Vision Boards

Goal-setting is an important part of the therapy process, and this can be especially challenging with kids and teens who probably weren’t the ones to decide that they “needed” mental health services.

When I did in-person sessions, one activity that a lot of teenagers enjoyed was making vision boards. We would take paper and magazines and cut out images that they related to or that fit with what they saw for themselves in the future. They could choose images when they had trouble finding the right words, which helped with communication.

Canva lets you create vision (or “mood”) boards online for free! You have to create an account if you want to save the board on their platform, but you can also just save a screen shot of the completed board if you don’t want you or your clients having to sign in to do the activity.

For more information on using vision boards in your practice, check out this article from Choosing Therapy!

Plenty of free templates and images are available!

Canva uses stock photos, some of which are watermarked unless you have a paid account, but you can also upload any image that you want to your vision board.

In sessions, I typically have my client pull up Canva’s website and share their screen with me while they work on their board. I can narrate what they are doing and ask questions about their choices to facilitate discussion about what they are making. If you are working with a group, you can have each member work on their own board, but this can be challenging as you can’t check on each person’s progress as you go like you could if you did this activity in-person.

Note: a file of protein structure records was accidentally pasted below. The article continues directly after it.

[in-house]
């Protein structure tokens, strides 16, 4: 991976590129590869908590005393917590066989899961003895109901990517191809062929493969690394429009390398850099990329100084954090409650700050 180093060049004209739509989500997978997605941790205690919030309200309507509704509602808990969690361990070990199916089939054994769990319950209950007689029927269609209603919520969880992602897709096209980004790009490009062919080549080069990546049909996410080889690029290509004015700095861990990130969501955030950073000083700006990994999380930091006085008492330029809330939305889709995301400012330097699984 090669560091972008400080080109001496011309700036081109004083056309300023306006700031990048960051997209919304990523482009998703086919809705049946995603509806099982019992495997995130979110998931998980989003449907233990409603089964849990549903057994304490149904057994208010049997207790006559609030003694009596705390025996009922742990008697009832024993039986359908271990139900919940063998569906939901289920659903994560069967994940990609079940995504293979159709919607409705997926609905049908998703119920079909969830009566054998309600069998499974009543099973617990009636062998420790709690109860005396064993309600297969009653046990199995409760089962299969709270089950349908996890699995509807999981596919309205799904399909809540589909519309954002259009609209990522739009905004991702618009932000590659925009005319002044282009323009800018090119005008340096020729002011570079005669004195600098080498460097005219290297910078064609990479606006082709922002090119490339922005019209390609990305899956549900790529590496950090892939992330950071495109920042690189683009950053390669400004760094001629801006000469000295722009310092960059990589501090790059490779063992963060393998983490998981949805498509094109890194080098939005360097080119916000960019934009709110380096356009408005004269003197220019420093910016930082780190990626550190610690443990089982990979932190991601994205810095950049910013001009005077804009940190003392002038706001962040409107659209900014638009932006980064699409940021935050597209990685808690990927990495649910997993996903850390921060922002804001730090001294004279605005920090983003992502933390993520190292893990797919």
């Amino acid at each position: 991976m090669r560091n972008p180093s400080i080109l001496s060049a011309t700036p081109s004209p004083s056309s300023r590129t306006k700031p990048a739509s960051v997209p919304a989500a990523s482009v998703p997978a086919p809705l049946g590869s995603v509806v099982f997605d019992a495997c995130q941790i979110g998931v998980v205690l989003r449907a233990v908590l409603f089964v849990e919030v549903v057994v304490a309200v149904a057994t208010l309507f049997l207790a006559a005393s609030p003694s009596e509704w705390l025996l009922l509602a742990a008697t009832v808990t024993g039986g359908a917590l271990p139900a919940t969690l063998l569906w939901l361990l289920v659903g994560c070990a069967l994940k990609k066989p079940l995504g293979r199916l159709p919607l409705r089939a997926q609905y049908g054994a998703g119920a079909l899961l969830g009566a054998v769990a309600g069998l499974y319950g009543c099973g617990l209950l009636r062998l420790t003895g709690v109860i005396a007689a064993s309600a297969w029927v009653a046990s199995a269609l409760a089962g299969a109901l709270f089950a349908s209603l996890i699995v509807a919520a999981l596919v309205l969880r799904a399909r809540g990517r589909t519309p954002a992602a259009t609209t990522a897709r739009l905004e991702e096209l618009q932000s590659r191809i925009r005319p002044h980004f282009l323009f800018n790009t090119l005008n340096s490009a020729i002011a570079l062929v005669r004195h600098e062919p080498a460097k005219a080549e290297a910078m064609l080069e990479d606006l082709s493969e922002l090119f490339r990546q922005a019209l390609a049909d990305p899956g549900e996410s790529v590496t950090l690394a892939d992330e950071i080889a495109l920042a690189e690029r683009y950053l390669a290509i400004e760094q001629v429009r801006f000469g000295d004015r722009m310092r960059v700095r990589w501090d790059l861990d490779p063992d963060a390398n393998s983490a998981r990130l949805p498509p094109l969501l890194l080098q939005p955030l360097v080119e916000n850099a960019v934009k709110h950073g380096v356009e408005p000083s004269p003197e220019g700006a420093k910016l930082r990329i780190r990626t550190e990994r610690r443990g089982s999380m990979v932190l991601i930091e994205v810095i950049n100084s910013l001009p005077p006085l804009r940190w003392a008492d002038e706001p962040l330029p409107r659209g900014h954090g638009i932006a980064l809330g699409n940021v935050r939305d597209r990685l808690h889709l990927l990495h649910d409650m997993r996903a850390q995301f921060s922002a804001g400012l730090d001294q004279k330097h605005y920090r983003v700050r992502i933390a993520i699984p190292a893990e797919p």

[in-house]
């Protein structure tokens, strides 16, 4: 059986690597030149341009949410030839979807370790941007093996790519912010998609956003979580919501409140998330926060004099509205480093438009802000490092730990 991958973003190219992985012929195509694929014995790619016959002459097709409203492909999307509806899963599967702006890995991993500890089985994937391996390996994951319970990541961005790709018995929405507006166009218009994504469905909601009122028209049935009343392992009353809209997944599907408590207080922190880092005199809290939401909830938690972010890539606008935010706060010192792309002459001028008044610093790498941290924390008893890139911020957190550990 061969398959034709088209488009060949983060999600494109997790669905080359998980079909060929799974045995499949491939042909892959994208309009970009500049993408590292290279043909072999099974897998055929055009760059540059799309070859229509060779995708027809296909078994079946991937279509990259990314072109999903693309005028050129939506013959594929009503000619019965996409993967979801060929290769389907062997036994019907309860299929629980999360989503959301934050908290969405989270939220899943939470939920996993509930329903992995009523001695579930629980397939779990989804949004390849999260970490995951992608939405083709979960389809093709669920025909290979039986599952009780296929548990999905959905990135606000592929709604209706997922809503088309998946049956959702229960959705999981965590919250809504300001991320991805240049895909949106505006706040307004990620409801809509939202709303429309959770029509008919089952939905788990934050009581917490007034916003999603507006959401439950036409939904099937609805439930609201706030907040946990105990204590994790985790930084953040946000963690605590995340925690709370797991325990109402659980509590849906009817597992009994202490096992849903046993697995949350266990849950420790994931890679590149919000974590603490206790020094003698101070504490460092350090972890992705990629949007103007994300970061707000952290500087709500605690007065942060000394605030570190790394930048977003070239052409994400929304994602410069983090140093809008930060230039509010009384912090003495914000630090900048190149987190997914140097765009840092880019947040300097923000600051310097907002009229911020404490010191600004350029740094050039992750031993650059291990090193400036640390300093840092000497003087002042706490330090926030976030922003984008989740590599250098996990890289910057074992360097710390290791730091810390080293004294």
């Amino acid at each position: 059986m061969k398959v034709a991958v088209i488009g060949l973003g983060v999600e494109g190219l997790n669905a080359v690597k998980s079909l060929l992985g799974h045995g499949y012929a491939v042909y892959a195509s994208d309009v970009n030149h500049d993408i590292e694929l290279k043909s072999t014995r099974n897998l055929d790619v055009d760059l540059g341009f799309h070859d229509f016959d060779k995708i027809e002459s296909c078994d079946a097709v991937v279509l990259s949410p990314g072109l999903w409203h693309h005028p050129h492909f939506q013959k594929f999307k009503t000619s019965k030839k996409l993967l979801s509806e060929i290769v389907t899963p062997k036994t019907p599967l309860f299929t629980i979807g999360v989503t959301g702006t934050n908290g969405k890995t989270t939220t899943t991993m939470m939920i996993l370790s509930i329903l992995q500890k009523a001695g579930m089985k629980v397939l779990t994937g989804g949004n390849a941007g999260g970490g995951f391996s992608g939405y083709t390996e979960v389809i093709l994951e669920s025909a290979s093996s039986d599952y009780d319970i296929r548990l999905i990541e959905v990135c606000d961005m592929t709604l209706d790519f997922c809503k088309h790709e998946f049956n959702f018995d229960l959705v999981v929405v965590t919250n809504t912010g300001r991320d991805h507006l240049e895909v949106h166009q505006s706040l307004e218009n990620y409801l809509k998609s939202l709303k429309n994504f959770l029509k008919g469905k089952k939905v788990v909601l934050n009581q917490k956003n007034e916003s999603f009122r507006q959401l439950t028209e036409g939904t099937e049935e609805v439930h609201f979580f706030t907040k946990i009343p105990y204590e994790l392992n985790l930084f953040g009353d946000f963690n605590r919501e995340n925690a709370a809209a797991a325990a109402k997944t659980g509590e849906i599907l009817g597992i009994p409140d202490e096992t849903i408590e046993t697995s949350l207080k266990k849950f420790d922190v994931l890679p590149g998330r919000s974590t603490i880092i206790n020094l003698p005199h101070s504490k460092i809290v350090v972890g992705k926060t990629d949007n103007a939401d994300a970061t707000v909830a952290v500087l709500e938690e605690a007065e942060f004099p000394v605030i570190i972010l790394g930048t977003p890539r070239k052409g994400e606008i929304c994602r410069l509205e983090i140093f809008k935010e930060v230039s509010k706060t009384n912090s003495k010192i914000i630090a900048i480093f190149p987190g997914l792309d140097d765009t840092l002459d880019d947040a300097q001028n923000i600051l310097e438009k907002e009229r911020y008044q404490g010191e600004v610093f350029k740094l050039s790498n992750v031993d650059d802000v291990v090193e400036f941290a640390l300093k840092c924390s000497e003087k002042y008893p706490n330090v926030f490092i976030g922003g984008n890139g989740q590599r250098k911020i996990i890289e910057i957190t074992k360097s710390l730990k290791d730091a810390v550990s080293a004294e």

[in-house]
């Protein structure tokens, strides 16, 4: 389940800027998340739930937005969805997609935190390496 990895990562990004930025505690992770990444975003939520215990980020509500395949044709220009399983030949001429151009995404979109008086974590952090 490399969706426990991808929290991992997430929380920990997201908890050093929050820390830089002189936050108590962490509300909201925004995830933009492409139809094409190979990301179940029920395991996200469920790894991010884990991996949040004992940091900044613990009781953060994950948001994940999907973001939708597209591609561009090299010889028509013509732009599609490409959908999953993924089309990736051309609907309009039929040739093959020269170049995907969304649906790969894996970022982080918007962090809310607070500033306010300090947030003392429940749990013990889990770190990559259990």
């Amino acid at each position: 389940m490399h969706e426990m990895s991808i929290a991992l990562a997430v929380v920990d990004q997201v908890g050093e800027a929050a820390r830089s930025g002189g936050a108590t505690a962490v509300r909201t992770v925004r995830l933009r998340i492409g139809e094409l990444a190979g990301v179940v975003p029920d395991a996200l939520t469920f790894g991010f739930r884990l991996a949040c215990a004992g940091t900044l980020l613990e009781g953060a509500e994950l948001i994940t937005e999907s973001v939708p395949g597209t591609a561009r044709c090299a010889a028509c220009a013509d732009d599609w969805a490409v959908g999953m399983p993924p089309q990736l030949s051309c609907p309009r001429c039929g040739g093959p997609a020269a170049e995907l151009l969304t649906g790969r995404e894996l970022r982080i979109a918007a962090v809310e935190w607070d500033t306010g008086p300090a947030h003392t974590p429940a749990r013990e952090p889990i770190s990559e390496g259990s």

Vision boards are great for motivational interviewing, art therapy, and general goal setting. The online templates have been helpful with clients who get overwhelmed by creating their design and then struggle to focus on the project itself because the placement and color schemes are built into the program.

How have you used vision boards in your practice?

Published by Dr Marschall

Dr. Amy Marschall received her Psy.D. from the University of Hartford in September 2015. She completed her internship at the National Psychology Training Consortium with specializations in assessment and rural mental health. Currently, she specializes in trauma-informed and neurodiversity-affirming care, and she is certified in telemental health. Dr. Marschall runs a private practice, RMH Therapy, where she provides individual and family therapy as well as psychological assessments across the lifespan. Dr. Amy Marschall is an author and professional speaker.